During this last #PitMad event, over 100 thousand tweets flooded Twitter with pitches, discussions, and vows to help out new and experienced writers find their perfect pitch and get noticed by agents.
There were successes and failures and whether you got noticed or not, one thing is for certain, you left with a better understanding of PitMad than you did coming in. I want to say that it’s completely okay to feel disheartened by any lack of success. PitMad is a mixture of timing, retweets, and luck that the right agent sees your pitch.
While there have been great pitches this time, I couldn’t help but notice that the overwhelming likes in the most popular tweets came from not agents or editors but from people who, as far as I could tell, didn’t have a stake in writing or had a firm grasp on what PitMad was. For a new writer, it can be crushing to see the likes of a tweet soar in the five hundred range while they get a few from less than reputable publishing houses or none at all!
Any writer who Googles PitMad can find the rules and that’s to say nothing of the dozens of writers on twitter who repeated them en masse, there is a rampant disregard for the process of PitMad and what it is meant to accomplish. As PitMad comes around, it will be trending and this will lead to people, either curious or wanting to participate, who will like or heart tweets that they find interesting and give false hope to writers who are working hard to get their work out there.
For example, one of the most popular tweets that came out this round was by @AuthorKAnthony who pitched, “After a serial killer rescues a small child who’s been lost in the woods for days, he marries her mother and puts his murderous ways on hold to raise a family. The only problem is the little girl saw the bones of his victims out there, and she’s growing up. #PitMad #A #LF“. His tweet gained 429 retweets and 221 likes. Only 4 of those likes came from an agent or a publishing house. The rest, as I could find, were either other writers or accounts that had nothing to do with writing.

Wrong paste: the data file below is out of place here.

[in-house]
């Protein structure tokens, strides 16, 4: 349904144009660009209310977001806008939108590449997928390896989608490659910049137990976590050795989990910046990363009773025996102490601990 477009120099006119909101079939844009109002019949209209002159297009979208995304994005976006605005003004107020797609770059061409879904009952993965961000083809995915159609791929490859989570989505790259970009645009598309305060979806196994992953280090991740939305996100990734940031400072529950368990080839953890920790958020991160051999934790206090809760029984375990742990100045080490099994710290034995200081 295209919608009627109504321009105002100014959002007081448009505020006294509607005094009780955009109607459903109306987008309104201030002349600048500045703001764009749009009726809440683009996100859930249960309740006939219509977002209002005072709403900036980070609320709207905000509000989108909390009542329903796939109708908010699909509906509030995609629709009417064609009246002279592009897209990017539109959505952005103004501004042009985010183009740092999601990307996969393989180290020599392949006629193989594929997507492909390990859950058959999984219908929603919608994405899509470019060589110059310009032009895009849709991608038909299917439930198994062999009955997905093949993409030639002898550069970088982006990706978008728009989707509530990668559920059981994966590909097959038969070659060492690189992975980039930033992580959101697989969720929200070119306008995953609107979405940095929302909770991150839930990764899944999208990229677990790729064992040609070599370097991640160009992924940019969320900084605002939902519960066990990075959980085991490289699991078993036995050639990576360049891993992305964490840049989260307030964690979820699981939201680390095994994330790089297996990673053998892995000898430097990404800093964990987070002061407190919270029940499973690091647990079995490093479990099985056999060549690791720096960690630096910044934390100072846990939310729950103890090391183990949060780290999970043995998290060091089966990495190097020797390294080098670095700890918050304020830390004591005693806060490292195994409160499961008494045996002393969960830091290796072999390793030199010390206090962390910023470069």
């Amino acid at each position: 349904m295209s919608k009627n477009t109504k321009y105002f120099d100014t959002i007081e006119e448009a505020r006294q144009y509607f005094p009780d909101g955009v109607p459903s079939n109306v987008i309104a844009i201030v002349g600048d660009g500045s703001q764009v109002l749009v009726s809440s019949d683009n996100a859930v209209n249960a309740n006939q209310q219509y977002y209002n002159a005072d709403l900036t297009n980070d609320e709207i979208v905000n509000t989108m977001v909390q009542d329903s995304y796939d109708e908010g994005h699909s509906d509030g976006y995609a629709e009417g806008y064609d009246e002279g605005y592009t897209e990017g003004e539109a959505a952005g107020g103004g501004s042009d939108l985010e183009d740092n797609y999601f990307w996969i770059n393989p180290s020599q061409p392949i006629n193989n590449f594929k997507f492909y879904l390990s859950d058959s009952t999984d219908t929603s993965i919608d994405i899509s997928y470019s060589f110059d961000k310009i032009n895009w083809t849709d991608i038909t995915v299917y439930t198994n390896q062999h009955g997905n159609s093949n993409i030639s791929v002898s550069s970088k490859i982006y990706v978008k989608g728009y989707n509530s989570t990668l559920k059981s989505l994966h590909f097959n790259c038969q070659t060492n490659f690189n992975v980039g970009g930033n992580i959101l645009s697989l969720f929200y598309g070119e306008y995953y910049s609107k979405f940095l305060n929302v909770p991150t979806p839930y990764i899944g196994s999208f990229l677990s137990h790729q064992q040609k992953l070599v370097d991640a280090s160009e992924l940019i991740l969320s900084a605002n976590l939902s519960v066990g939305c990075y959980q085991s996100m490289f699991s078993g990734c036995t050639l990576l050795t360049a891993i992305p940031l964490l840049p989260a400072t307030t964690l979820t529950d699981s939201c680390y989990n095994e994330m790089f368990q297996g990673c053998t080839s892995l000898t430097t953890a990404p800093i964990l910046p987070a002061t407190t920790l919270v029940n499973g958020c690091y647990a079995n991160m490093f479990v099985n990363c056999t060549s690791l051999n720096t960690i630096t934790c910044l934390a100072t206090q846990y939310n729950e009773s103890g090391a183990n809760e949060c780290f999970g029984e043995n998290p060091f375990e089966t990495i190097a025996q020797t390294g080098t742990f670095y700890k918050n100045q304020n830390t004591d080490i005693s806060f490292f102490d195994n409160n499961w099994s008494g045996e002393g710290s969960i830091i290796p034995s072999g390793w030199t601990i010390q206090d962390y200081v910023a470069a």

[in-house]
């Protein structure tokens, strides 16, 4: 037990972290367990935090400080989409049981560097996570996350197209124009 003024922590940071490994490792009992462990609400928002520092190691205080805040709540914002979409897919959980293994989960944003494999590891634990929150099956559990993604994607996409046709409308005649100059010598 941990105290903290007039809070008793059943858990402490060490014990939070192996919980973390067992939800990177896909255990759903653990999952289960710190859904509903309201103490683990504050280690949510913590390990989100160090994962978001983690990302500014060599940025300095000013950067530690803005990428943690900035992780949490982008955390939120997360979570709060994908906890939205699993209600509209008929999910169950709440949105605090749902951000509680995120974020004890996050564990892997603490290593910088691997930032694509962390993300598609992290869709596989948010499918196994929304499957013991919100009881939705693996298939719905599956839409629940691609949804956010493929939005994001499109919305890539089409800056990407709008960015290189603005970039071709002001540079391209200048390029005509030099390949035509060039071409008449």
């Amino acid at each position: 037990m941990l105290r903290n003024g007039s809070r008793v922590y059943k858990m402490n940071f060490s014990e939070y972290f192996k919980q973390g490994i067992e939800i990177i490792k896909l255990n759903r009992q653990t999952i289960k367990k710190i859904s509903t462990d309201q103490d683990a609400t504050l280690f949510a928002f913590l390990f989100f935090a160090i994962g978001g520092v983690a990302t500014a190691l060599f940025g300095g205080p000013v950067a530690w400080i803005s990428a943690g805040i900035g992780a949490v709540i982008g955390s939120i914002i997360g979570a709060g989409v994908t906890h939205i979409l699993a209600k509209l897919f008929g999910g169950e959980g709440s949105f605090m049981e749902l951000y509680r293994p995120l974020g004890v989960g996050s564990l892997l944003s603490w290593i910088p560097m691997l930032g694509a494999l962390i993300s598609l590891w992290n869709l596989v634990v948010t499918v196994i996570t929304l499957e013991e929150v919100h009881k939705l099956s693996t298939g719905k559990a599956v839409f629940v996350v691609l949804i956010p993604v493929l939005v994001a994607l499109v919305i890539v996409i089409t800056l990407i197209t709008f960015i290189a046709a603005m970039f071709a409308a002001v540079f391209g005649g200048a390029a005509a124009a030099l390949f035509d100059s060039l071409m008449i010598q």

Writer @ajvanbelle, pitched, “#PitMad #A #SF 150 yrs from now, a little girl notices a boy living on the streets. She feeds him, teaches him, and eventually loves him. 35 yrs later, the girl is a criminal wanted by the interstellar military, and the boy is the veteran soldier sent to terminate her.” She was able to get a solid 229 retweets and 100 likes. Again, only 2 likes came from a publishing house or editor.
Fellow PitMad participant , @Ctanz731, was on fire with her pitch of, “It’s been 11 years since their last kiss. His wheelchair—new. His smirk—the same. Her heart—still melts for those kind eyes. As they uncover the truth about the night he was paralyzed by his father’s hands, a dark secret threatens to douse their rekindled flame. #PitMad #CR #A” but astoundingly out of the 552 retweets and 209 likes, only 1 like came from an agent.
With the lack of genuine responses from agents and an influx of likes from non-agents, it might feel like #PitMad is maybe #DeadInTheWater. But I don’t think that this is the case. Where there are failures to abide by the rules, as usual there are those proud few who can say with their heads held high, “I GOT AN AGENT!”
In the cut throat world of publishing, agents have to be selective of what projects take on. This means rejection for many of us until we, with the right query and timing, find the agent that is meant for us. I do contend that there has to be a better, more efficient, way to see the actual results of PitMad without crawling through the likes of non-agents.